Department of Health & Human Services OIG
Indian Health Service Use of Critical Care Response Teams To Support Health Care Facilities During the COVID-19 Pandemic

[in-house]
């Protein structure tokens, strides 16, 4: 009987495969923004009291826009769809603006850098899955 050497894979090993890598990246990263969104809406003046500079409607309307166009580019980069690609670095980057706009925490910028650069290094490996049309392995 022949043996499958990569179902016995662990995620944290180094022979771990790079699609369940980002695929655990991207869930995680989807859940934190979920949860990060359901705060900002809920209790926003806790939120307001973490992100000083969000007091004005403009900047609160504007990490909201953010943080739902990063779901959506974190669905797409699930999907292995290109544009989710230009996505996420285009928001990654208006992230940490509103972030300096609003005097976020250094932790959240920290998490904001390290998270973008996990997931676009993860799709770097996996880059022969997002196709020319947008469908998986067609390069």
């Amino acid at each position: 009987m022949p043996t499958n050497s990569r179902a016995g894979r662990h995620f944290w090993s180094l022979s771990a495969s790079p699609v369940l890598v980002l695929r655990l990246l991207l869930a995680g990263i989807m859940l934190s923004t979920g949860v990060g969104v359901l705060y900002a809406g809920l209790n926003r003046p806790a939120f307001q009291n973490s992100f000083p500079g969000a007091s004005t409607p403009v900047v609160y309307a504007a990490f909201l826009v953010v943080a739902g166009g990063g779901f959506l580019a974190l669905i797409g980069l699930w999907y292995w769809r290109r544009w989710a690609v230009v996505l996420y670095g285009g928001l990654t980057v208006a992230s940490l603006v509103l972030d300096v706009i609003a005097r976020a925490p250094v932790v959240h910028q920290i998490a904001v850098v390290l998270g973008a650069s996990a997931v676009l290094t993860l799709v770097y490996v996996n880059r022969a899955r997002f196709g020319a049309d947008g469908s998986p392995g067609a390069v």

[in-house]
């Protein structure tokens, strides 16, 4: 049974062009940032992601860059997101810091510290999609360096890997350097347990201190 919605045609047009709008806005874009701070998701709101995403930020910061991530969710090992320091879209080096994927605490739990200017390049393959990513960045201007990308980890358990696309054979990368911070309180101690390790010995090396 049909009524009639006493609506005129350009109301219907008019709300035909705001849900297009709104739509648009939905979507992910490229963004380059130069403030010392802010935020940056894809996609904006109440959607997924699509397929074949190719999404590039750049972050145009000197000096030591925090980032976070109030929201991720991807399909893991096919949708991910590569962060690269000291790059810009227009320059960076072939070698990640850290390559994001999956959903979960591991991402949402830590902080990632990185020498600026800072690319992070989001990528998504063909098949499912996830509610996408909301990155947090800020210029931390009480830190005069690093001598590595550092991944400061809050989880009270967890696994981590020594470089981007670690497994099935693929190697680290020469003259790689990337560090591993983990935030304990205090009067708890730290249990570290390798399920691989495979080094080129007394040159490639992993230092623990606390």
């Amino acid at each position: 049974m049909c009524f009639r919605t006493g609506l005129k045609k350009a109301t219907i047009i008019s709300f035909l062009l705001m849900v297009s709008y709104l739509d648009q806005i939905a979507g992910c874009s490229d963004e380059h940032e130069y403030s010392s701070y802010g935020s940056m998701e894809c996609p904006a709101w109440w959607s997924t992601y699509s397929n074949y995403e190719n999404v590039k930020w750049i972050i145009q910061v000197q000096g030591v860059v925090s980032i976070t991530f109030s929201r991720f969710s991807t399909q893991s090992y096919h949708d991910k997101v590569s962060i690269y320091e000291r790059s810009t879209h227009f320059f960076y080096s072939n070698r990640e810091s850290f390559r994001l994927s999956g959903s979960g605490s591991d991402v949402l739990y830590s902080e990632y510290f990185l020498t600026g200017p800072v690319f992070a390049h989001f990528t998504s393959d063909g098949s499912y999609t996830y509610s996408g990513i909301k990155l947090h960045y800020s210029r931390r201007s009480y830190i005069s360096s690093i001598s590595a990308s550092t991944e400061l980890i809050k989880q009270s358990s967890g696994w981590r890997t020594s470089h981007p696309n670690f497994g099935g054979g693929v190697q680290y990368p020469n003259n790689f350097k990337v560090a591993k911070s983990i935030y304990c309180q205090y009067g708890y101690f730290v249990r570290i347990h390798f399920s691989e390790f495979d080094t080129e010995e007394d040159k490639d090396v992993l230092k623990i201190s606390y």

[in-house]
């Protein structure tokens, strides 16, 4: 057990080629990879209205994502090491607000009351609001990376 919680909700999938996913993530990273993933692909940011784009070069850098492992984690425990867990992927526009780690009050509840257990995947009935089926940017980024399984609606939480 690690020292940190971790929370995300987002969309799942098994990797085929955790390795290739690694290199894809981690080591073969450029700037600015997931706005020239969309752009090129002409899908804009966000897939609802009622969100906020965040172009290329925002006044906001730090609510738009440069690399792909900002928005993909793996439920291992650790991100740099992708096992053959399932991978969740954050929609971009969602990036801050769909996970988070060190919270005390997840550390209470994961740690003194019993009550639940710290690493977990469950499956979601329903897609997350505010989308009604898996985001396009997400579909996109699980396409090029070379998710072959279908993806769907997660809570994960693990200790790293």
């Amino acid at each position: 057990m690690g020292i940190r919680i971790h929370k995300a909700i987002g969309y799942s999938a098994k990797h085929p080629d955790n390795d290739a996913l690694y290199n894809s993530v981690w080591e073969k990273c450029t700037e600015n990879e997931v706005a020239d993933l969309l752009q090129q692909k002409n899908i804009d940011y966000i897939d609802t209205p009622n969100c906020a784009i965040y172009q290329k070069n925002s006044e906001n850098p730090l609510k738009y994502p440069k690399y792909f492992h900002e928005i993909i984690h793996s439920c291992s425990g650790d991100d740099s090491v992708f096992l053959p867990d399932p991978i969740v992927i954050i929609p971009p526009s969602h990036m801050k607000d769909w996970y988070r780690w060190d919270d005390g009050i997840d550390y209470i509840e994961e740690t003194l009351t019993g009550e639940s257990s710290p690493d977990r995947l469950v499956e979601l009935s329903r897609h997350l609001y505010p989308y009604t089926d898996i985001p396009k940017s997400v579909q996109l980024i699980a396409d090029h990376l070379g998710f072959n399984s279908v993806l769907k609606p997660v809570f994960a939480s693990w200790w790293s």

The Indian Health Service (IHS) is charged with providing comprehensive health care for approximately 2.6 million American Indians and Alaska Natives (AI/ANs). It is critical to ensure safe and accessible health care for AI/ANs during the COVID-19 pandemic. Prior OIG work found that IHS facilities often lack sufficient clinical and other staff, and identified numerous problems caused by staffing shortages, including limited patient access to specialists and problems with the use of contracted staff. The COVID-19 pandemic may exacerbate staffing shortages as IHS and Tribal hospitals continue to see more COVID-19 patients. As a response, IHS contracted additional staff by forming a Critical Care Response Team pilot program, which is designed to provide urgent medical care for COVID-19 patients in facilities with insufficient staffing. The teams are also charged with preparing and training frontline health care staff on evidence-based and best practices, supporting clinical decision making, and providing consultations and advice on hospital operations and how to manage critically ill patients. As of September 29, 2020, IHS had deployed five teams to provide services at six IHS-operated facilities and three tribally operated facilities and planned to make the program a longer-term part of IHS operations. Doing so could help remedy longstanding staffing shortages at IHS facilities. However, problems identified in prior OIG work indicate that IHS may have difficulty managing this contracted resource and integrating the teams into facility practices. OIG's review will use interviews with IHS and contracted staff, as well as document reviews, to assess IHS use of the Critical Care Response Teams, including development, management, and oversight of the teams, and IHS selection criteria for determining which facilities would receive deployments.